• Habitat: They were seen in patches of tall grass (“high jungle grass”, “tall seed-grass”, see Terai) and brushwood on steep hillsides, particularly on the crests of the south- or east-facing slopes.
  • Only Critically Endangered Species in India
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B. MAMMALS

The Pygmy hog (Porcula salvania)

The Pygmy hog (Porcula salvania)

  • The Pygmy hog (Porcula salvania) is the world’s smallest wild pig, with adults weighing only 8 kg. This species constructs a nest throughout the year.
  • It is one of the most useful indicators of management status of grassland habitats. The grasslands where the pygmy hog resides are crucial for the survival of other endangered species such as Indian rhinoceros (Rhinoceros unicornis), swamp deer (Cervus duvauceli), wild buffalo (Bubalus arnee), hispid hare (Caprolagus hispidus), Bengal florican (Eupodotis bengalensis) and swamp francolin(Francolinus gularis).
  • In 1996, a captive-breeding programme of the species was initiated in Assam, and some hogs have been reintroduced in Sonai Rupai area also in 2009.
  • Habitat: Relatively undisturbed tall ‘terai’ grasslands.
  • Distribution: Formerly, the species was more widely distributed along the southern Himalayan foothills but now is restricted to only a single remnant population in Manas Wildlife Sanctuary and its buffer reserves.
  • Threats: The main threats are loss and degradation of grasslands, dry-season burning, livestock grazing and afforestation of grasslands. Hunting is also a threat to remnant populations.

C. REPTILES & AMPHIBIANS

The Gharial (Gavialis gangeticus)

The Gharial (Gavialis gangeticus)

  • The Gharial (Gavialis gangeticus) is the most uniquely evolved crocodilian in the world, a specialized river-dwelling fish-eater. The dire condition of the gharial reflects the tragedy of our rivers where we stand to not only lose other endangered taxa such as the Ganges river dolphin (Platanista gangetica) but also the use of their waters for human consumption and other needs.
  • Habitat: Clean rivers with sandbanks.
  • Distribution: Only viable population in the National Chambal Sanctuary, spread across three states of Uttar Pradesh, Rajasthan and Madhya Pradesh in India. Small non-breeding populations exist in Son, Gandak, Hoogly and Ghagra rivers. Now extinct in Myanmar, Pakistan, Bhutan and Bangladesh.
  • Threats: The combined effects of dams, barrages, artificial embankments, change in river course, pollution, sand-mining, riparian agriculture and ingress of domestic and feral livestock caused irreversible loss of riverine habitat and consequently of the gharial.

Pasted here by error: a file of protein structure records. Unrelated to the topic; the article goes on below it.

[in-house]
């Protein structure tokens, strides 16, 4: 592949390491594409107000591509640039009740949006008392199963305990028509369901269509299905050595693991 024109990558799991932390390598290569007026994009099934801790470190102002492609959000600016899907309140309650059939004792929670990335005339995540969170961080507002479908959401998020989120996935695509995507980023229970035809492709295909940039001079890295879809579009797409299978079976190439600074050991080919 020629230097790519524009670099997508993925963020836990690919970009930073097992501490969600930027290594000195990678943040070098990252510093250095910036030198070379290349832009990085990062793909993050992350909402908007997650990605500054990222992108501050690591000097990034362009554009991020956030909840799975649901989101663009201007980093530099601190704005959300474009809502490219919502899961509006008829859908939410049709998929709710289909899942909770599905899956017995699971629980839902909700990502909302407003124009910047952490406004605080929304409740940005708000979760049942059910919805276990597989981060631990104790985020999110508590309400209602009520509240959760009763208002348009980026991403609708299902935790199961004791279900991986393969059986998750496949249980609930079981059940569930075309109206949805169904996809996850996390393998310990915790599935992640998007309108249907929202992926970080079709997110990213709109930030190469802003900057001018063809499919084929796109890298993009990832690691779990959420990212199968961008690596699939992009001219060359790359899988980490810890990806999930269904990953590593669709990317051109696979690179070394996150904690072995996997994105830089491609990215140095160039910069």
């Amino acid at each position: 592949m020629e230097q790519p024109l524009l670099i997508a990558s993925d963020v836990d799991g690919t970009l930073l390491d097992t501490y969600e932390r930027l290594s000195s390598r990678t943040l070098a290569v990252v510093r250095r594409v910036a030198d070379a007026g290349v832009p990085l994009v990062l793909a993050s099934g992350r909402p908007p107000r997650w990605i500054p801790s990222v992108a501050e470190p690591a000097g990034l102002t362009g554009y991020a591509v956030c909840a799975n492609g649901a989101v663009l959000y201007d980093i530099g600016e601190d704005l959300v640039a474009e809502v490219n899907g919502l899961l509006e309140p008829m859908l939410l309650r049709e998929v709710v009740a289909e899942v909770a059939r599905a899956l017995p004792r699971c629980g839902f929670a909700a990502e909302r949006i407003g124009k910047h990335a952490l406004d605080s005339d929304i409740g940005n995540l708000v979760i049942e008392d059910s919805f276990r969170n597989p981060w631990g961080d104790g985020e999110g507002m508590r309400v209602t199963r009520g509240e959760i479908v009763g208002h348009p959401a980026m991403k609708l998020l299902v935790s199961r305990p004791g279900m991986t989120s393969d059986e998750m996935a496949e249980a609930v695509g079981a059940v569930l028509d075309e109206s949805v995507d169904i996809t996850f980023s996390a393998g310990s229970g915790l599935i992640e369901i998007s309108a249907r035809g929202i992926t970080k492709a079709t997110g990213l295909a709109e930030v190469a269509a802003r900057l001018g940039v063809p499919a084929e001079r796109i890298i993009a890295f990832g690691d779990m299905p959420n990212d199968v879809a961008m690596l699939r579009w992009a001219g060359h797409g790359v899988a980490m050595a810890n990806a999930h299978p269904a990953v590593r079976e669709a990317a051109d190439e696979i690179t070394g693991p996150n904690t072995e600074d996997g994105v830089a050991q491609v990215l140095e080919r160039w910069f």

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Leatherback turtles (Dermochelys coriacea)

Leatherback turtles (Dermochelys coriacea)

  • Leatherback turtles (Dermochelys coriacea) are the largest of living sea turtles weighing as much as 900 kg. Adult leatherback turtles are excellent swimmers – they swim on an average of 45-65 km a day, travel up to 15,000 km per year and can dive as deep as 1200 m.
  • Jellyfish are their primary prey. The population spikes of leatherbacks coincide with an abundance of jellyfish, making them important top predators in marine environments.
  • Habitat: Tropical and subtropical oceans
  • Distribution: Found in tropical and temperate waters of the Atlantic, Pacific, and Indian Oceans.
  • Threats: High sea fishing operations, harvesting of eggs, destruction of nests by wild species and domesticated species such as cats, dogs and pigs. Artificial lighting disorients hatchlings and adult and causes them to migrate inland rather than back to the sea. Threats to habitat include construction, mining and plantation of exotics.

Four-toed river terrapin or River terrapin (Batagur baska)

Four-toed river terrapin or River terrapin (Batagur baska)

  • Four-toed river terrapin or River terrapin (Batagur baska) is a critically endangered turtle.
  • The omnivorous diet of the river terrapin and other terrapin species makes them an essential part of the efficient clean-up systems of aquatic habitats.
  • Habitat: Freshwater rivers and lakes.
  • Distribution: Bangladesh, Cambodia, India, Indonesia, Malaysia
  • Threats: Use of flesh for medicinal purposes, demand for eggs, which are considered a delicacy
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The Gliding Frog (Rhacophorus pseudomalabaricus)

The Gliding Frog (Rhacophorus pseudomalabaricus)

  • The Gliding Frog (Rhacophorus pseudomalabaricus) is endemic to the Western Ghats.
  • This species is confined to the rainforests of the Western Ghats and occurs at elevations of greater than 1000 m. This species has been recently described in the year 2000.
  • Habitat: Rainforests above 1000 m altitude.
  • Distribution: Indira Gandhi National Park and surrounding areas of Anamalai hills, Tamil Nadu.
  • Threats: Conversion of forested areas for timber and non-timber plantations, and timber extraction activities.